Dir. John Erick Dowdle
Much like the zombie film, the sheer volume of found-footage horror titles, and their varying degrees of quality, has made audiences wary. The risk of experiencing tired retreads consisting of nauseating, shaky camerawork, amateurish acting and low-budget production values is reasonably high. Every so often though, one comes along that reminds you just how exciting and terrifying they can be, and how, when done well, it’s a format which offers filmmakers the opportunity to tell engaging stories in a way that makes them much more immediate and immersive.
While As Above So Below is not without its flaws, it is ultimately a very entertaining and frequently nightmarish title pertaining to be the footage of a doomed excursion into the very bowels of hell itself. Part Indian Jones style adventure, part religious horror, it’s a fascinating concept that is for the most part brilliantly atmospheric and expertly executed by director John Erick Dowdle (no stranger to found-footage scares, having already directed The Poughkeepsie Tapes, Quarantine and the similarly interesting-but-flawed Devil). It may be hampered by tiresome exposition and utterly redundant dialogue that insists on explaining everything, but once it hits its stride, much like The Descent before it, As Above So Below excels in depicting subterranean horror and a sweat-inducing, breathless sense of claustrophobia.
The setting is the vast series of catacombs beneath Paris - revealed to stand upon the gateway to hell itself - and the story follows a small team of historians searching for the Philosophers Stone; a fabled agent with the ability to turn base metal into gold and grant the user life eternal. The team comprises of unconventional experts in their respective fields, kicking against the grain and socking it to The Man every chance they get. We’re told, through very unnatural sounding conversations leaden with exposition, their paths have crossed before; Scarlett (Perdita Weeks) is an archaeologist, historian, chemist and unparalleled expert on alchemy, while her partner George (Ben Feldman) is some sort of retro-engineer who can also translate ancient languages. Which obviously comes in very handy. They’re accompanied by local guides who help them access the catacombs illegally and act as fodder for later encountered terrors.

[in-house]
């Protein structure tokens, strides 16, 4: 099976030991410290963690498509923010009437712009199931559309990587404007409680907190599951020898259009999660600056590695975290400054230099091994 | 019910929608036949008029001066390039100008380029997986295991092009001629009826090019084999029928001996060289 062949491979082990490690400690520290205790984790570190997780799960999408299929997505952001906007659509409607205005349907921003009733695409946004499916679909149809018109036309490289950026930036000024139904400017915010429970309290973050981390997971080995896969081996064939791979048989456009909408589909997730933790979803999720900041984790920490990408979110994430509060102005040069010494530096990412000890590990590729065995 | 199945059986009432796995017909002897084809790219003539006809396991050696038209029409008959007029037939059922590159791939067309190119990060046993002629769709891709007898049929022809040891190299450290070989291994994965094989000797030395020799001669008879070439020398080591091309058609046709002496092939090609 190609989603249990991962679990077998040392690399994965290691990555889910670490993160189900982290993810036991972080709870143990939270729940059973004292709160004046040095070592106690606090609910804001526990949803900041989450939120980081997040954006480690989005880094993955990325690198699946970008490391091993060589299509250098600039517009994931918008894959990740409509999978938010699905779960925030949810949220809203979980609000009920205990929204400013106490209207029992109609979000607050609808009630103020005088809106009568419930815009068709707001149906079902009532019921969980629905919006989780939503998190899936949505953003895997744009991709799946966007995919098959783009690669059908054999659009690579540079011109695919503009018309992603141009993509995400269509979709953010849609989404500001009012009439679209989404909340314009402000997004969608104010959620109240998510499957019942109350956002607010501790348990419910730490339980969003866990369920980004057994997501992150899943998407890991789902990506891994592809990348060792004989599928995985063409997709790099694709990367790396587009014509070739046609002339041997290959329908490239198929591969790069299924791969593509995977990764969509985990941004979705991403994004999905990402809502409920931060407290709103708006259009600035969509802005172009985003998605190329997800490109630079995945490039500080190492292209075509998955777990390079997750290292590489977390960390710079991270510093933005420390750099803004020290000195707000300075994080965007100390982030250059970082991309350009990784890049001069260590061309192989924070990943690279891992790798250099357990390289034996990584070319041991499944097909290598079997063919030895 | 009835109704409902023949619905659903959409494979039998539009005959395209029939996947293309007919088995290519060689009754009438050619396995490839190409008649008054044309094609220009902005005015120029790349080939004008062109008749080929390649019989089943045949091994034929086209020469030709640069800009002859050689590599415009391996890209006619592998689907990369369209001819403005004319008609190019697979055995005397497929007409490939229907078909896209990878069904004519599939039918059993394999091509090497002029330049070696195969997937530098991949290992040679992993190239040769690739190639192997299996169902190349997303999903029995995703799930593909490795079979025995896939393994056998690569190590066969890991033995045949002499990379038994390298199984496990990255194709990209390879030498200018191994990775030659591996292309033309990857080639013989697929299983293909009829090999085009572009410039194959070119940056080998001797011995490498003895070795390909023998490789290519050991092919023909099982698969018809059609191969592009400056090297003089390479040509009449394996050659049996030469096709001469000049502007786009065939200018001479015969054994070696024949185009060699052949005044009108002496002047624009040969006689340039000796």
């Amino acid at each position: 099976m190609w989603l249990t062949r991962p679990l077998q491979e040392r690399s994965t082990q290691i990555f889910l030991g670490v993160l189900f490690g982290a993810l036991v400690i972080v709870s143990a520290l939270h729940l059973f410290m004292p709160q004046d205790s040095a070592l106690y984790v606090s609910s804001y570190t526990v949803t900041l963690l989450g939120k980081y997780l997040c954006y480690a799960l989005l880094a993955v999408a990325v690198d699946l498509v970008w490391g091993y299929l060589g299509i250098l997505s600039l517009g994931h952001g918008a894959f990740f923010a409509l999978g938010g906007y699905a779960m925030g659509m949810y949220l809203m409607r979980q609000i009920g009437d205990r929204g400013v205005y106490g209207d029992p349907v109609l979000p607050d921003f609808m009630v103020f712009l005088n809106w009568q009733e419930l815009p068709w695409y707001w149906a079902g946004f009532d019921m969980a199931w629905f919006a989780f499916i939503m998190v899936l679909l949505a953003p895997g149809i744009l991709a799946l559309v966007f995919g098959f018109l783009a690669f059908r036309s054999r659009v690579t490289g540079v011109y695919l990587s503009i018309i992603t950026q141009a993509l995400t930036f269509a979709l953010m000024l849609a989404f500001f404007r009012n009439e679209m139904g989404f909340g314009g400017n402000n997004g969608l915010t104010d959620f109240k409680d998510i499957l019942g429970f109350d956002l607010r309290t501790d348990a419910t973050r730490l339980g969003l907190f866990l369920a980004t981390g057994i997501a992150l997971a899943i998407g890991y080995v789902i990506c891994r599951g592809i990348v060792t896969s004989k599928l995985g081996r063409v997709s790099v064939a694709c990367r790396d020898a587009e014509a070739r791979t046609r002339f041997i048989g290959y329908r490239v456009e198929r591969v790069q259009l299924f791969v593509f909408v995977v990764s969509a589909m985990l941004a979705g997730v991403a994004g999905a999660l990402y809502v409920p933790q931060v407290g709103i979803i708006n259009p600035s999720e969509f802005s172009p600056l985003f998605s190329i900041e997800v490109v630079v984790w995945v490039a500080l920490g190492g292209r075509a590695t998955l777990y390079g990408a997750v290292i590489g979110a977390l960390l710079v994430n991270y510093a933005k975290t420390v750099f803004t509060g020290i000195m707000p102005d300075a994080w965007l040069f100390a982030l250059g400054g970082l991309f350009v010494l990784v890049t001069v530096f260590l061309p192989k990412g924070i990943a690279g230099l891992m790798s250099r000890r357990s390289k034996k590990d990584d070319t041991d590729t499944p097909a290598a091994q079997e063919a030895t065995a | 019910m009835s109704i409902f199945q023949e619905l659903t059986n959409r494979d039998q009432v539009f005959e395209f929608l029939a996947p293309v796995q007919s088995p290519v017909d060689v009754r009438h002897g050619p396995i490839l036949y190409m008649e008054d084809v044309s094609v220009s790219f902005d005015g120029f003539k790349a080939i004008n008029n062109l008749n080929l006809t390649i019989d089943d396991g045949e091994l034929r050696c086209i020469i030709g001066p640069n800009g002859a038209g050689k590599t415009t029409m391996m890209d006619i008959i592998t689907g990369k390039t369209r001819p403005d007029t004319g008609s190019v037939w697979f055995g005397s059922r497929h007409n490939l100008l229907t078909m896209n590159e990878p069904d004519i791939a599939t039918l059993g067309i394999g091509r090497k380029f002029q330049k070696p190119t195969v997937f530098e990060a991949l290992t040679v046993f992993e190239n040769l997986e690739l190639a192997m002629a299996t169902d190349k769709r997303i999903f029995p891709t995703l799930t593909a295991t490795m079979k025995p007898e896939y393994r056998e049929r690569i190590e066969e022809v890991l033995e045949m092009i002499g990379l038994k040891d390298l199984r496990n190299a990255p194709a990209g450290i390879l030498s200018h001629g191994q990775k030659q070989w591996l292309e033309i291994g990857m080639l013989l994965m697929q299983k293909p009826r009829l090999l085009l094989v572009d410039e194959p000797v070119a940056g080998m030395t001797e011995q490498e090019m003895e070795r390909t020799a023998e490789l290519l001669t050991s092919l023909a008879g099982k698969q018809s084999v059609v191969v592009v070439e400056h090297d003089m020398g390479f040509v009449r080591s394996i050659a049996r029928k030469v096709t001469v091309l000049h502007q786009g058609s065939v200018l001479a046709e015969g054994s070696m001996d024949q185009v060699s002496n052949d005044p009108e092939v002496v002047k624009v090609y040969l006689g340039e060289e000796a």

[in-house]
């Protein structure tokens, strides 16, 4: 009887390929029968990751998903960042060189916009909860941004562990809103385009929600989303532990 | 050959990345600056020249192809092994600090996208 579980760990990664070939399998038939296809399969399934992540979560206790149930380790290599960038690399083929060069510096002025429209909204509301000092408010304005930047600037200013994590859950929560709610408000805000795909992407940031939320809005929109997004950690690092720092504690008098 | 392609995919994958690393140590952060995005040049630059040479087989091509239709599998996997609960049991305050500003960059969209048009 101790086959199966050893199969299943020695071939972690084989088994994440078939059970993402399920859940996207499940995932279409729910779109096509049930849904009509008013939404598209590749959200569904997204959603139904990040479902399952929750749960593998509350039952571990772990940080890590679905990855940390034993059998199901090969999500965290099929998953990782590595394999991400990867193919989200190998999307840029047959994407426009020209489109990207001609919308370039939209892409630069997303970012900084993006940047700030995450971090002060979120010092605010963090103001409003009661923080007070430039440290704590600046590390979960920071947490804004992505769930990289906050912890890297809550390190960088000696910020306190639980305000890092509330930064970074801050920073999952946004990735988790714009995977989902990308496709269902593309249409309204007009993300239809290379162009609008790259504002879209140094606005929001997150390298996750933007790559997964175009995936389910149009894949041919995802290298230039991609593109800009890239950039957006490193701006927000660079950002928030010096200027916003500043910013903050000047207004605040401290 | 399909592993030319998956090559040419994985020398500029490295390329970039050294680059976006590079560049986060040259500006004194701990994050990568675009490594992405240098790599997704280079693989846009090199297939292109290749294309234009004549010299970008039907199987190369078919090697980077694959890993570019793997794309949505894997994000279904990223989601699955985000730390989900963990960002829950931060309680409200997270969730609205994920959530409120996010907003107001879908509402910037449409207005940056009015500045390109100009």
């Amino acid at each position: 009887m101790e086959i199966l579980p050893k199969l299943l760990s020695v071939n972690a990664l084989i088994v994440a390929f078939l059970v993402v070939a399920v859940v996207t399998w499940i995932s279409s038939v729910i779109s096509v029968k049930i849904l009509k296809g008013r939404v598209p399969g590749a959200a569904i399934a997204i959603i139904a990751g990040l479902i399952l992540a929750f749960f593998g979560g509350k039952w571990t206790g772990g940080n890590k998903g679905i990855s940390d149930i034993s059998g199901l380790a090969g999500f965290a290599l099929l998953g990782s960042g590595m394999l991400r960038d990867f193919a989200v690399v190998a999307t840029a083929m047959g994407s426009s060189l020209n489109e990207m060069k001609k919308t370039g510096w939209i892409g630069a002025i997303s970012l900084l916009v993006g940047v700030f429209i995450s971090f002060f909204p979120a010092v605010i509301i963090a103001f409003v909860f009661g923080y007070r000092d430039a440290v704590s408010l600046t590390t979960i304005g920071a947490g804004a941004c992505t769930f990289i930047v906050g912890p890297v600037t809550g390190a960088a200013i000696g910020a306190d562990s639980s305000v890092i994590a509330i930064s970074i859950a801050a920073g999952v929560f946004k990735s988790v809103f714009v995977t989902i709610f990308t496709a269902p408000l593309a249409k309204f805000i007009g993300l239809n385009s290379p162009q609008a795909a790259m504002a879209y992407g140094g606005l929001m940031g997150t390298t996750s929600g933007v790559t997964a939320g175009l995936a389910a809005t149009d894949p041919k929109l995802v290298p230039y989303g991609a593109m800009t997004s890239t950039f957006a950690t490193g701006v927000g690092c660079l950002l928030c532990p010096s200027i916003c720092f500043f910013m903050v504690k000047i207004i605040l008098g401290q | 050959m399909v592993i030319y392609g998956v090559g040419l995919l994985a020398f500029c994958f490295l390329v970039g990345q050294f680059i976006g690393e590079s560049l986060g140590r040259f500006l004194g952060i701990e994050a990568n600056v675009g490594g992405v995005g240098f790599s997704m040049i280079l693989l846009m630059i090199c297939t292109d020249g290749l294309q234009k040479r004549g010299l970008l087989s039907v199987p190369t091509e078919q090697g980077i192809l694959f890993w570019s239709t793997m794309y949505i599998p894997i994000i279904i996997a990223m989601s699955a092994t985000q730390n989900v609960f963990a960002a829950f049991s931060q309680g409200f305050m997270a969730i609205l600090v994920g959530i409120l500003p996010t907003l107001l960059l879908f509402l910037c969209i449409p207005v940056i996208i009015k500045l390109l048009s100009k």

Even before things take a turn for the surreal, tension is already high given the claustrophobic spaces the team navigate, the oddball vagrants they encounter and the overwhelming sense that they are descending deeper and deeper beneath the city; and further and further away from safety. Spooky shenanigans are initially dismissed as the results of stress, the ill-lit environment, panic induced hallucinations and claustrophobia. Characters whisper of urban legends detailing the mysterious disappearances of individuals who have previously descended into certain parts of the catacombs. Before long all is saturated in ominous dread. From here events become increasingly nightmarish the further they descend. Eventually things start to go wrong and they catch glimpses of the members of a bizarre religious cult lurking in the depths. The creepy atmosphere is enhanced by striking and unusual imagery; a floor comprised of snapping mouths, dark hooded figures skulking in the shadows, pools of blood with the arms of the damned reaching out from the depths. Much of the imagery appears to be inspired by depictions of hell in the paintings of Hieronymus Bosch, Auguste Rodin and Gustave Doré. Viewing such surreal and grotesque imagery through the contemporary medium of digital film and the format of ‘found-footage’ makes for quite a few startling moments. Tension rarely lets up, though at one stage the action (captured as it is in first person POV) resembles a first-person shot-'em-up. As mentioned, As Above So Below is far from perfect, but it’s certainly immersive, atmospheric and very, very tense.